bailiwick

noun
bai·li·wick | \ˈbā-li-ˌwik, -lē-\

Definition of bailiwick 

1 law enforcement : the office or jurisdiction of a bailiff (see bailiff sense 1a)

2 : the sphere in which one has superior knowledge or authority : a special domain (see domain sense 4) … concerns at the spy agency that the Pentagon is intruding into its traditional bailiwick.— Scott Shane and Mark Mazzetti

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Did You Know?

The first half of the word bailiwick comes from the Middle English word for "bailiff," in this case a term referring to a sheriff or chief officer of a town in medieval England, not the officer who assists today in U.S. courtrooms. Bailiff derives via Anglo-French from the Latin bajulare, meaning "to carry a burden." The second half of "bailiwick" comes from "wik," a Middle English word for "dwelling place" or "village," which ultimately derived from the Latin vicus, meaning "village." (This root also gave us "-wich" and "-wick," suffixes used in place names like Norwich and Warwick.) Although "bailiwick" dates from the 15th century, the "special domain" sense did not begin to appear in English until the middle of the 19th century.

Examples of bailiwick in a Sentence

questions about organization of the fund drive are my bailiwick

Recent Examples on the Web

This gets into the business of insurance products, and that is the bailiwick of agents and brokers. Amy Goldstein, Washington Post, "Administration slashes grants to help Americans get Affordable Care Act coverage," 10 July 2018 Fortunately for Henderson, a large portion of the account was directed to the corporate-and-financial team, which was outside Bell’s bailiwick. Ed Caesar, The New Yorker, "The Reputation-Laundering Firm That Ruined Its Own Reputation," 25 May 2018 In the latest of several excursions outside his ministerial bailiwick, Mr Salvini, who is also a deputy prime minister and leader of the hard-right Northern League, threatened to ban ships carrying Cambodian rice from docking in Italian ports. The Economist, "How Matteo Salvini is dominating Italian politics," 21 June 2018 In theory, orchestrating an action plan after this report would be right in the cyber czar’s bailiwick. Derek Hawkins, Washington Post, "The Cybersecurity 202: White House cybersecurity report shows federal agencies still struggling to get secure," 30 May 2018 Each has his main bailiwick: Erik focuses more on e-commerce, Blake on Nordstrom Rack and tech, and Pete on merchandising and brand partnerships. Phil Wahba, Fortune, "Why Nordstrom Is Betting on High-Touch Tech," 25 May 2018 Note the shift of venue to Symphony Center from the series’ regular bailiwick, the Harris Theater for Music and Dance. John Von Rhein, chicagotribune.com, "Honoring Pierre Boulez, the titan of modernism who opened the ears of Chicagoans to the music of our time," 15 May 2018 Their bailiwick now includes how Muslims should act on social media. Sudarsan Raghavan, Washington Post, "Buying ‘likes’ on Facebook is ‘immoral’, Egypt’s top Muslim cleric declares," 17 Apr. 2018 The Tide's previous defensive coordinators had expertise coaching the secondary, which just so happens to be Saban's bailiwick, too. Rainer Sabin, AL.com, "How Tosh Lupoi is faring as Alabama's defensive coordinator," 5 Apr. 2018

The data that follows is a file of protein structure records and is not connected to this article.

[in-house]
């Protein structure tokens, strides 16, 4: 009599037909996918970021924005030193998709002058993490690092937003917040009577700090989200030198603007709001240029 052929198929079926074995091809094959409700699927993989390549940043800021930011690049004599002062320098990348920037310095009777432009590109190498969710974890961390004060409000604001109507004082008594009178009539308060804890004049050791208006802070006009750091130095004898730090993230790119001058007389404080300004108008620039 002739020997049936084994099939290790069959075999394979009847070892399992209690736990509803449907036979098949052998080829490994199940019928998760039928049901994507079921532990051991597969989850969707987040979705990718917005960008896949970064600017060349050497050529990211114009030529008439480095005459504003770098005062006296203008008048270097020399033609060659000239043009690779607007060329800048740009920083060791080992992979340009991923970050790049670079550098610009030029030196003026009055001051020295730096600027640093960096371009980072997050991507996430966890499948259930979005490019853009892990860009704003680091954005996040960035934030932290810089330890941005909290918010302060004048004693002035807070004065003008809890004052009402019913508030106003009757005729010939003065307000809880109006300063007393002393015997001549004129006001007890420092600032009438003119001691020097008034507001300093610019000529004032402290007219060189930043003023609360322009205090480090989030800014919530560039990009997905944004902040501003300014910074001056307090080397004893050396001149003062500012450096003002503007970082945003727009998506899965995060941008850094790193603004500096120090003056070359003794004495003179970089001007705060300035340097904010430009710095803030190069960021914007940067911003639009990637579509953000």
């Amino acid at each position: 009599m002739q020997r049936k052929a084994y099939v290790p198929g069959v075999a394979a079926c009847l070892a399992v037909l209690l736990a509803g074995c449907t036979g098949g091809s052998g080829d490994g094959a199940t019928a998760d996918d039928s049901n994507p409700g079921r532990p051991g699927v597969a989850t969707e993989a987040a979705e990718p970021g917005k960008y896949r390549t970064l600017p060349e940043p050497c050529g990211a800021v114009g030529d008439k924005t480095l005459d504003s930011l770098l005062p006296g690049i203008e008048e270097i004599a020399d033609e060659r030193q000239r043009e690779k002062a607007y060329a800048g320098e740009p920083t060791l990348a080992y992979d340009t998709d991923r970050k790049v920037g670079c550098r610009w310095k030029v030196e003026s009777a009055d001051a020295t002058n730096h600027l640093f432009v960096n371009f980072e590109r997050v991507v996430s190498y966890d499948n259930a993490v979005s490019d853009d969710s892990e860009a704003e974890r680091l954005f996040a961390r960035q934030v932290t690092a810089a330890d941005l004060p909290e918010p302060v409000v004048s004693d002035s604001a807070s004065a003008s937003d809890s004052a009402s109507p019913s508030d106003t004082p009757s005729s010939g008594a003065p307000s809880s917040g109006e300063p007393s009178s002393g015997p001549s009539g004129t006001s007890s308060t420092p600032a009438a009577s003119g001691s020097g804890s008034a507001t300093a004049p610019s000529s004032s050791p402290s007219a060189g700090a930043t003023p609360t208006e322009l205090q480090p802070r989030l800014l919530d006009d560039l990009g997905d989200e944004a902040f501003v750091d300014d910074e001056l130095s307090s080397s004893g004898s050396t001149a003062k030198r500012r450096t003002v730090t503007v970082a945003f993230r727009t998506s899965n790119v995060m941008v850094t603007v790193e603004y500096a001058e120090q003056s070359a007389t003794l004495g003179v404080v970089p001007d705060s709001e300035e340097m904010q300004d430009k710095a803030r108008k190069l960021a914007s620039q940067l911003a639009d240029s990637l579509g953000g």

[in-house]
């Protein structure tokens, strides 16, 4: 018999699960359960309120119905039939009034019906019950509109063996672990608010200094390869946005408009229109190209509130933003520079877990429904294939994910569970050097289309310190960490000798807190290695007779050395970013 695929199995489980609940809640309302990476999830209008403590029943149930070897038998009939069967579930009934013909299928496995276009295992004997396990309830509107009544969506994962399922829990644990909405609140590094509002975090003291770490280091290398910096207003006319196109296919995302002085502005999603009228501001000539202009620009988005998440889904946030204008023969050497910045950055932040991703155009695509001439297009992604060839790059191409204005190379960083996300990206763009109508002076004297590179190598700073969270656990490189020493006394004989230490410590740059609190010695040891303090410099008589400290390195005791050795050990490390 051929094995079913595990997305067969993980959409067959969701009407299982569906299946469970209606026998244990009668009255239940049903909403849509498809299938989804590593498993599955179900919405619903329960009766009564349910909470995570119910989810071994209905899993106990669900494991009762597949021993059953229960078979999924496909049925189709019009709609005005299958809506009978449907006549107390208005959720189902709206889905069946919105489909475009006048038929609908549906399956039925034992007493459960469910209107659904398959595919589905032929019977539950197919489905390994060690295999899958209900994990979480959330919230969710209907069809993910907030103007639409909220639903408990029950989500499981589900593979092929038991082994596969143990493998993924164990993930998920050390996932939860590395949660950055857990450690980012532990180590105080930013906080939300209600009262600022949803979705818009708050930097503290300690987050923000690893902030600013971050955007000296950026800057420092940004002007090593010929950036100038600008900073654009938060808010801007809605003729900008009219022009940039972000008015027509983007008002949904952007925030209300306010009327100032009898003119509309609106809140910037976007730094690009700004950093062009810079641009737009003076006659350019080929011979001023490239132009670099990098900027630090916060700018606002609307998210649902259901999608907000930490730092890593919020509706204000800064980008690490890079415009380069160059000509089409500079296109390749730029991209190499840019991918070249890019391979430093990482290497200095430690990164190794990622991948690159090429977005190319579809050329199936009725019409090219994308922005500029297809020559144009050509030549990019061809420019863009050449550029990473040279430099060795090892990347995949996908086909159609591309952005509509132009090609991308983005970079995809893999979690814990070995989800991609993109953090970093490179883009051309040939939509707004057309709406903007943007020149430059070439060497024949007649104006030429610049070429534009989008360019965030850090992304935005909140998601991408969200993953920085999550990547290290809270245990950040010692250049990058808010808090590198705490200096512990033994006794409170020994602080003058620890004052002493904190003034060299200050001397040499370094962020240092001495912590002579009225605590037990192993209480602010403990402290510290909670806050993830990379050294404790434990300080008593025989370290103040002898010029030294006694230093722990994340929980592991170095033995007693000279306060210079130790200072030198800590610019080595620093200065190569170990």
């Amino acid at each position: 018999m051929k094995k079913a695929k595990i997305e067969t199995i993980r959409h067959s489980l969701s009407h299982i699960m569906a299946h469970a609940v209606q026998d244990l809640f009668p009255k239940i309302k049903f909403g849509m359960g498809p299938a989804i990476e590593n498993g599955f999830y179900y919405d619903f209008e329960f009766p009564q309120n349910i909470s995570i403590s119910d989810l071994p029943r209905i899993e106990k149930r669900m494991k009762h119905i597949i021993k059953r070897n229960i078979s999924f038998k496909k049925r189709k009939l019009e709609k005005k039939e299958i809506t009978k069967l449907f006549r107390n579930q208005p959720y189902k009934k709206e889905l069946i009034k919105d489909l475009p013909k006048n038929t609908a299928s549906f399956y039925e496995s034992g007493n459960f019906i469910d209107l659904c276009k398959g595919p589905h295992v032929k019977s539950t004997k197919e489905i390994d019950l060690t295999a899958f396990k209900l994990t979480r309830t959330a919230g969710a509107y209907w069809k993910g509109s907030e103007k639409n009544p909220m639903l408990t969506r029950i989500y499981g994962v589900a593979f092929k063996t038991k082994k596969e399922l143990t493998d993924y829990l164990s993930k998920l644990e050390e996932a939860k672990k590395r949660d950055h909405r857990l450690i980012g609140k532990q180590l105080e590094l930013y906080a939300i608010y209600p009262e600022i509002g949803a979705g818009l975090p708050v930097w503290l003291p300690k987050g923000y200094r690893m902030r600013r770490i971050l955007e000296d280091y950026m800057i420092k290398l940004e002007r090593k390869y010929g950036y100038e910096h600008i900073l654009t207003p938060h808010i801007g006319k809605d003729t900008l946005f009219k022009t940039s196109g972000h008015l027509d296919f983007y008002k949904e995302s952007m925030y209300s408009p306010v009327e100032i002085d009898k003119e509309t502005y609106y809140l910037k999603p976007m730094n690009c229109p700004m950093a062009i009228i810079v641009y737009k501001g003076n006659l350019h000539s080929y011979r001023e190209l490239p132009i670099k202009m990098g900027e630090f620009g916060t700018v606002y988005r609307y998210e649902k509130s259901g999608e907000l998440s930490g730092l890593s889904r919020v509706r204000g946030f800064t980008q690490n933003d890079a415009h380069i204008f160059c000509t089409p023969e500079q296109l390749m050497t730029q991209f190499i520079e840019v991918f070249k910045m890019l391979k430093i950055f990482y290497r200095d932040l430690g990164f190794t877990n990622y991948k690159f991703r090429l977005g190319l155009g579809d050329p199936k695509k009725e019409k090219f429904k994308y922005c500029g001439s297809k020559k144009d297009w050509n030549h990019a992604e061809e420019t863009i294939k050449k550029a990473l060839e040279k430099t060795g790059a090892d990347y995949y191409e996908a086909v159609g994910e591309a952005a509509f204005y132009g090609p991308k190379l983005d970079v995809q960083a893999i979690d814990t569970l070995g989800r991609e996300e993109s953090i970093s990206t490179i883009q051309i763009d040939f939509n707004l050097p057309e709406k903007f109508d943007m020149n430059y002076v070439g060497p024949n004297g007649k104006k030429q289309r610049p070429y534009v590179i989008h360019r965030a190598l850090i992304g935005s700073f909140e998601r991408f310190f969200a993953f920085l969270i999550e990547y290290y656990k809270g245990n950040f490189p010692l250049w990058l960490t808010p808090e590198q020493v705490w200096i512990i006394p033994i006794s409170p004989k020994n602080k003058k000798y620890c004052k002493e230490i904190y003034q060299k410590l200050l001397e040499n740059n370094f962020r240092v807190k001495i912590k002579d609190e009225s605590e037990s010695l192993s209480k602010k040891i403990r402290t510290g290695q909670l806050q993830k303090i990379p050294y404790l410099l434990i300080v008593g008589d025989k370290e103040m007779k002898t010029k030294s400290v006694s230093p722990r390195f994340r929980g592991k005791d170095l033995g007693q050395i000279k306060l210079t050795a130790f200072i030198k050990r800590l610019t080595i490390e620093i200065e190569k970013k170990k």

These example sentences are selected automatically from various online news sources to reflect current usage of the word 'bailiwick.' Views expressed in the examples do not represent the opinion of Merriam-Webster or its editors. Send us feedback.

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First Known Use of bailiwick

15th century, in the meaning defined at sense 1

History and Etymology for bailiwick

Middle English baillifwik, from baillif + wik dwelling place, village, from Old English wīc, from Latin vicus village — more at vicinity

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Dictionary Entries near bailiwick

bailiery

bailiff

bailiffry

bailiwick

bailli

bailliage

Baillie

Statistics for bailiwick

Last Updated

17 Sep 2018

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Time Traveler for bailiwick

The first known use of bailiwick was in the 15th century

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